It was raw and imperfect and authentic and I believed every second of it. I don’t think anyone could ever be accused of praising Call Me By Your Name too highly. The dialogue flowed, Timothée Chalamet and Armie Hammer disappeared and Elio and Oliver were brought to life, the settings were stunning, the cinematography was flawless, the soundtrack was perfectly complementary, it stayed very true to the feel of the book and Timothée Chalamet’s performance as Elio was Oscar worthy.

There were a number of things I was sad to see left out of the film but at the same time, I wouldn’t want the film to change in any way now that I've actually seen it. A favourite character in the novel was erased from the film and while I would have loved her scenes to have made it in, the really important parts of her were still present, just portrayed through other characters instead.

I was also interested to see how they would do the last section of the book and I was a bit surprised that it was omitted entirely, although I understand why as it would have been difficult to achieve well. This sort of changed the tone of the ending in my opinion but the final scene as the film closed to credits was one of the most stunning endings of any film I’ve ever seen. For that reason, I’m quite happy for the book and the film to standalone, as similar as they may have stayed in other aspects of the story.

I was worried about seeing this on the big screen by myself because the novel had made me so emotional and I am the absolute worst person when it comes to crying at films because I essentially lose all control over my emotions. Despite this, I did manage to hold it all in apart from one solitary tear at the end of the film. I then walked out the screen, sat on a bench by myself in the cinema while I gathered my thoughts (the cinema has a lot of winding corridors so I found a secluded spot) and then I locked myself in a toilet cubicle and had a bit of a cry.

Overall, I would say my lone cinema trip was a positive experience, one I would recommend and something I will definitely be doing again. If it stays in cinemas for another week, I’ll probably try and see Call Me By Your Name again. It is one of the best films I’ve ever seen.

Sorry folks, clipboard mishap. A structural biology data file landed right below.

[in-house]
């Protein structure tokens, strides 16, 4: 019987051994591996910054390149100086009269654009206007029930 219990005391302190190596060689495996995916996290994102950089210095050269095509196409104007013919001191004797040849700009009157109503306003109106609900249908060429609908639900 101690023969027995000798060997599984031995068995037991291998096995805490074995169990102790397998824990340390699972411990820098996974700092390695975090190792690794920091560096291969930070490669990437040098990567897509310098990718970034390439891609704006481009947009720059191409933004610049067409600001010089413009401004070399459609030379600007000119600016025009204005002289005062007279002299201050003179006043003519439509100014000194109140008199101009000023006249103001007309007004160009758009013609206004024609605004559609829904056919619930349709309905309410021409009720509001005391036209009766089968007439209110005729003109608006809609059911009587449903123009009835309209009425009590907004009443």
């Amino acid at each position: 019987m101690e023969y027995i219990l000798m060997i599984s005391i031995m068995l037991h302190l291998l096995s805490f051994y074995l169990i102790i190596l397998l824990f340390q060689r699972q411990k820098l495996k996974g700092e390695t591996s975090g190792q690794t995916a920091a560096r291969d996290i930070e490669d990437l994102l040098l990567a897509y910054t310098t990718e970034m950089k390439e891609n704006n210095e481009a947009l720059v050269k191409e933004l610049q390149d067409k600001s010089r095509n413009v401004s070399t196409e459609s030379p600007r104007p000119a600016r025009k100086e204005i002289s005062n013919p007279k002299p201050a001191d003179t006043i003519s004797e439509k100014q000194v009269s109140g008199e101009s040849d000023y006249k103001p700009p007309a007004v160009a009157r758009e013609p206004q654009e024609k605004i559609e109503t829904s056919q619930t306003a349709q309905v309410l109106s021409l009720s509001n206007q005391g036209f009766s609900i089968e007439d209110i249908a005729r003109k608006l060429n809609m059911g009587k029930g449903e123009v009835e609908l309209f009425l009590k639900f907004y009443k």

I would really recommend anyone try and see this in a cinema if you catch it in time. Whether you regularly watch queer films or have never seen one before, Call Me By Your Name is falling in love in a film, it's that simple. I really think anyone will feel something from this film, no matter how you identify. I watched it sitting next to an elderly straight couple, so old that the man missed a step on the way out of the seats and fell over (don't worry, he was fine and his wife thought it was hilarious) and if they could get through THAT peach scene, then anyone can.

And my number one recommendation for anyone who wants to get the most out of this beautiful love story is to read the book. I think through the process of reading this blog post you have probably got the gist of how much I loved the film but the book really was something else. I don’t think I could pick one over the other because they work so well as a pairing but the book gives you a much more in depth insight and understanding into what goes on and most importantly, a completely different ending. The film essentially finishes with 50 pages still left in the book. I understand the decision to do so but I’m so glad I got to read those last 50 pages.

Just trust me, go see the film.